Just an observation.

  61. On the aside, I can’t view the link, but I’ve heard such a claim from Scientology before. Could you please remind me of the man’s name and the date he said what was quoted? It sounds like you’re saying that’s what you want to talk about now, and I would be happy to, if you can clarify that point.

  62. A button? Sure. I rail against any organized hate group, just as if you were quoting the kkk or rfw.

    I’m confused, at one time you complained because I made a claim without adding the background information. But if I make a statement and explain it, you call it a rant. Should I back up my statements or not?

  63. Hit a button, did I?

    Posted a link to some Psychiatrists exposed describing intent to infiltrate government, schools and religion with intent to take over, and got a rant. LOL

    Pat

  64. I would suppose that it would be in poor taste for me to make a claim (“CCHR is a hate group”) without being willing to back it up. If I may:

    A “hate group” is defined as “an organized group or movement that advocates and practices hate, hostility, or violence towards members of a race, ethnicity, religion, gender, sexual orientation or other designated sector of society”

    CCHR is an “organized group”, with employees and a defined charter
    Hostility is aggression, ill-will, hate, etc, and is often used to describe military action
    Psychiatrists are a “designated member of society”.

    So, we may plug in those terms and see if it fits:
    “CCHR advocates hostility towards psychiatrists”. That fits.

    Furthermore, psychiatrists are targeted solely based on their profession, with no regard to their individual thoughts, feelings and basic human needs. It’s not uncommon to see CCHR advocates bragging about putting x number of “psychs” out of business! These are real people, with real families, that are hurt because of the actions of CCHR.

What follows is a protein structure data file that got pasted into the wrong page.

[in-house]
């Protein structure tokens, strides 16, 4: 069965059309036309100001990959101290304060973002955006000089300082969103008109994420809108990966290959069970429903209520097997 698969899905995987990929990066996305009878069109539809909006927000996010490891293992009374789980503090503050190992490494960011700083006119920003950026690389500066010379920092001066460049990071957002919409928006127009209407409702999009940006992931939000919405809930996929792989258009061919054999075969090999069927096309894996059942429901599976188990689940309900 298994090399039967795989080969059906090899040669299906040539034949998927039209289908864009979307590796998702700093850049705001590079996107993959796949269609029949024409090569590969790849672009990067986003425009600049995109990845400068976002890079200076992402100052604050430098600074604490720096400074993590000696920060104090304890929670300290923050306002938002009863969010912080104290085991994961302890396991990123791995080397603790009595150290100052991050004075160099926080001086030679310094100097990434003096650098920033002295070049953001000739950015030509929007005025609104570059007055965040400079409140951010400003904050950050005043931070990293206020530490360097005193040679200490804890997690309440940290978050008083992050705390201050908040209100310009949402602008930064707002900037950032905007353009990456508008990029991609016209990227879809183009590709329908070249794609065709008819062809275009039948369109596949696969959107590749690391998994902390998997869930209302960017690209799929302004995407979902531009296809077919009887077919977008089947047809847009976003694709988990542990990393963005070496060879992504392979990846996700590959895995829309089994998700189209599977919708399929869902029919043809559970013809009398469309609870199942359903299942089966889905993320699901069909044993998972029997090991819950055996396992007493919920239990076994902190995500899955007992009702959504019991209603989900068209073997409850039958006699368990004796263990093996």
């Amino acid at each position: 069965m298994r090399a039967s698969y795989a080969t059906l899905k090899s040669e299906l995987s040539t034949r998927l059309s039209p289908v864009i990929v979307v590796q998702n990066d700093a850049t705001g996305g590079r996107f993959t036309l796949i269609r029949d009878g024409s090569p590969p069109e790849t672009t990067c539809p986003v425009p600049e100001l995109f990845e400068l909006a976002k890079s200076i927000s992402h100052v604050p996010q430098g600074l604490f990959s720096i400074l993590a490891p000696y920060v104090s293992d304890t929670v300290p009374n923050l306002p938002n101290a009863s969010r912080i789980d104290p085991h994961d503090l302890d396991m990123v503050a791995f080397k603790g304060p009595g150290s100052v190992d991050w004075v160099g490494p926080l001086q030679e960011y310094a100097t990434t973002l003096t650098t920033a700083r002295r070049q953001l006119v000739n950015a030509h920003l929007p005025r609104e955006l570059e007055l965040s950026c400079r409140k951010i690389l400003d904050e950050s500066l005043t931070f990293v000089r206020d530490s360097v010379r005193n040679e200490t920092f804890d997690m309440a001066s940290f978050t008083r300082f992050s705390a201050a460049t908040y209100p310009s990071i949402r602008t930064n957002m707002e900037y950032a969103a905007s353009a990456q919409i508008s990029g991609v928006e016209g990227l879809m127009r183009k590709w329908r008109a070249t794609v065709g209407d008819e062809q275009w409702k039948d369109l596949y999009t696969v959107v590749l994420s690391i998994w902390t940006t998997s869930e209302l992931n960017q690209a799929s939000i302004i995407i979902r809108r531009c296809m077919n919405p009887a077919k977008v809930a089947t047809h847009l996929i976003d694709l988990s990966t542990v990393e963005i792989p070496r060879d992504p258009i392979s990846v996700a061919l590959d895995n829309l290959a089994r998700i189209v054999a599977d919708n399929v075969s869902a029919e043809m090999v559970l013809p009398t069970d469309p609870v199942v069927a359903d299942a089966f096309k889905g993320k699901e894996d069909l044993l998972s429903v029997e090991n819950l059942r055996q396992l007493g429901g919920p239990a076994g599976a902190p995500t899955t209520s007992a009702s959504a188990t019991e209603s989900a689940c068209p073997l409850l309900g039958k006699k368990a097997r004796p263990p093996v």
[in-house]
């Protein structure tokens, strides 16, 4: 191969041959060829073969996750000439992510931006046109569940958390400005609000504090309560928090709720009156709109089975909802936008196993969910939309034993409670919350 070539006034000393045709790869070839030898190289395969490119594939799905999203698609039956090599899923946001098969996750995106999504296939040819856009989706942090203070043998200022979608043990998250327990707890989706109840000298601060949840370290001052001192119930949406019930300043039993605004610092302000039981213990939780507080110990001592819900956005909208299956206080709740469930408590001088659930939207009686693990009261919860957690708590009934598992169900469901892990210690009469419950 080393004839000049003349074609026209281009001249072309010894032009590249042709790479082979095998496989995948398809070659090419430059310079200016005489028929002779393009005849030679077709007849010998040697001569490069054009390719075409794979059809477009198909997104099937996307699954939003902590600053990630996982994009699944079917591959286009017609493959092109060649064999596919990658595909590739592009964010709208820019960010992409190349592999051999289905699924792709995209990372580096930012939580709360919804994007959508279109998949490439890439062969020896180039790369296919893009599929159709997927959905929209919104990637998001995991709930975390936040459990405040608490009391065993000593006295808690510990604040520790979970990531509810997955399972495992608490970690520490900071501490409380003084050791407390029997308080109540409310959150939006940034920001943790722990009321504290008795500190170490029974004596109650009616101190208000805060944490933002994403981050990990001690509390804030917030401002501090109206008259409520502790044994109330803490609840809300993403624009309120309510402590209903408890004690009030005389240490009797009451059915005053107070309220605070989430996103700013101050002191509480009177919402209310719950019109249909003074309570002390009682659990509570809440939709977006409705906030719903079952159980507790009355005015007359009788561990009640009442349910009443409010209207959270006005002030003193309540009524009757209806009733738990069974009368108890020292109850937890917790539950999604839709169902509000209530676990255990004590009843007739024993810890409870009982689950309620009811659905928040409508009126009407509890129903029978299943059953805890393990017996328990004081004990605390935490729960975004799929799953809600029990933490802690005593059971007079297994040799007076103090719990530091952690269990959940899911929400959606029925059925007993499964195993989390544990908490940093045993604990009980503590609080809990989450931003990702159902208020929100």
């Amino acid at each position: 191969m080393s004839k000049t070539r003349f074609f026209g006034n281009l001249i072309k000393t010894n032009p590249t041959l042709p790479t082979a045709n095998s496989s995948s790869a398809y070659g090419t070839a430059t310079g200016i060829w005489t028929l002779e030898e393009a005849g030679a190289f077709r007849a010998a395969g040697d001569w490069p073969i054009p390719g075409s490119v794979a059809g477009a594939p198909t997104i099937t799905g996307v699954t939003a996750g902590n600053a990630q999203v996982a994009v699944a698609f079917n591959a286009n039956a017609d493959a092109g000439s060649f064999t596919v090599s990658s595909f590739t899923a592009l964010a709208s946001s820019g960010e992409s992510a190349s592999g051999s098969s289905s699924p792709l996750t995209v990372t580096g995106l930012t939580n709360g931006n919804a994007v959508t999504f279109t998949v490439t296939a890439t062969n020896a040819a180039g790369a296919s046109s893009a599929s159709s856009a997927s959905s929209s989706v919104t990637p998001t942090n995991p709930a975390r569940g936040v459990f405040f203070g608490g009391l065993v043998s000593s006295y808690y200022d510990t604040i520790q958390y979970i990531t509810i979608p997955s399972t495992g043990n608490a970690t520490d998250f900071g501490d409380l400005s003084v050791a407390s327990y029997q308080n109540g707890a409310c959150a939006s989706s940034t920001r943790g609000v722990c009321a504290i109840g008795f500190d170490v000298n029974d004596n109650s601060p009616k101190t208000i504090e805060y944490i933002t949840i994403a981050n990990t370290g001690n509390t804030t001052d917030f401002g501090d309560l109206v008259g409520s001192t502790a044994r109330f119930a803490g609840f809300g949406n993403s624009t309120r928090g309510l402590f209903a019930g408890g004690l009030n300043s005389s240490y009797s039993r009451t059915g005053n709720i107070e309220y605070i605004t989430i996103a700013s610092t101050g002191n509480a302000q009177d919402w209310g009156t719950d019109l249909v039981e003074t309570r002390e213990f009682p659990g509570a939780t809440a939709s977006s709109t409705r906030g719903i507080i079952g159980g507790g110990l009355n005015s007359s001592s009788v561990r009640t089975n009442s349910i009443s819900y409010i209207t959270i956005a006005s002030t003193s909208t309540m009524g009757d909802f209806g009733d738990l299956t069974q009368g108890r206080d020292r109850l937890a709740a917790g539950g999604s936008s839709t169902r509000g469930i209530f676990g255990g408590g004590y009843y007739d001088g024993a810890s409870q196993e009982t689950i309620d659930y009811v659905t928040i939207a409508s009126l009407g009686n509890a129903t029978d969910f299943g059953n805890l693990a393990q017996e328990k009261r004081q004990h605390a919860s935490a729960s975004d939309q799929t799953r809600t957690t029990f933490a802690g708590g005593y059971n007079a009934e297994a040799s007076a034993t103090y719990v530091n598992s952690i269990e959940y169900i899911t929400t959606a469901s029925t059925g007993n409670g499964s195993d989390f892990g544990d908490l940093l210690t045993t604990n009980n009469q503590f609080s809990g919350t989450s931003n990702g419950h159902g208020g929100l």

In other words, CCHR targets individuals, attempting to destroy their way of life and disrupt their work without regard to the individual.

    This, of course, is a reflection on the beliefs and statements of the founder of Scientology, L. Ron Hubbard. Before founding Scientology, Mr. Hubbard was quite friendly with the profession, claiming even to have studied under Sigmund Freud, the Father of Psychoanalysis. On October 15, 1947, he even requested psychiatric help through the VA hospital, writing:

    “My last physician informed me that it might be very helpful if I were to be examined and perhaps treated psychiatrically or even by a psycho-analyst. Toward the end of my service I avoided out of pride any mental examinations, hoping that time would balance a mind which I had every reason to suppose was seriously affected. I cannot account for nor rise above long periods of moroseness and suicidal inclinations, and have newly come to realize that I must first triumph above this before I can hope to rehabilitate myself at all.”